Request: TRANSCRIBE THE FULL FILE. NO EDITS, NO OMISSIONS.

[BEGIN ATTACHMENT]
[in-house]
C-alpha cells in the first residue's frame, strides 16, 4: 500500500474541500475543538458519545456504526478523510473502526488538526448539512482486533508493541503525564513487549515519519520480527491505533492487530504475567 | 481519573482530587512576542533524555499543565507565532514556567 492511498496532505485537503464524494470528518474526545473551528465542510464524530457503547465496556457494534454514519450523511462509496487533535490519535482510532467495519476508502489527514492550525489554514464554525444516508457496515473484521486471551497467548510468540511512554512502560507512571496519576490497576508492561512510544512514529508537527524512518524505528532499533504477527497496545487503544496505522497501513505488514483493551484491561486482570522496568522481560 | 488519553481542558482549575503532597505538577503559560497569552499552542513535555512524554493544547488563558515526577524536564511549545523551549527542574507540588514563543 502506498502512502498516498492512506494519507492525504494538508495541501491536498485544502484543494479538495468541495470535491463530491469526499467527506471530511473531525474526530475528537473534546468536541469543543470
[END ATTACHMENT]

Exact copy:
[in-house]
C-alpha cells in the first residue's frame, strides 16, 4: 500500500474541500475543538458519545456504526478523510473502526488538526448539512482486533508493541503525564513487549515519519520480527491505533492487530504475567 | 481519573482530587512576542533524555499543565507565532514556567 492511498496532505485537503464524494470528518474526545473551528465542510464524530457503547465496556457494534454514519450523511462509496487533535490519535482510532467495519476508502489527514492550525489554514464554525444516508457496515473484521486471551497467548510468540511512554512502560507512571496519576490497576508492561512510544512514529508537527524512518524505528532499533504477527497496545487503544496505522497501513505488514483493551484491561486482570522496568522481560 | 488519553481542558482549575503532597505538577503559560497569552499552542513535555512524554493544547488563558515526577524536564511549545523551549527542574507540588514563543 502506498502512502498516498492512506494519507492525504494538508495541501491536498485544502484543494479538495468541495470535491463530491469526499467527506471530511473531525474526530475528537473534546468536541469543543470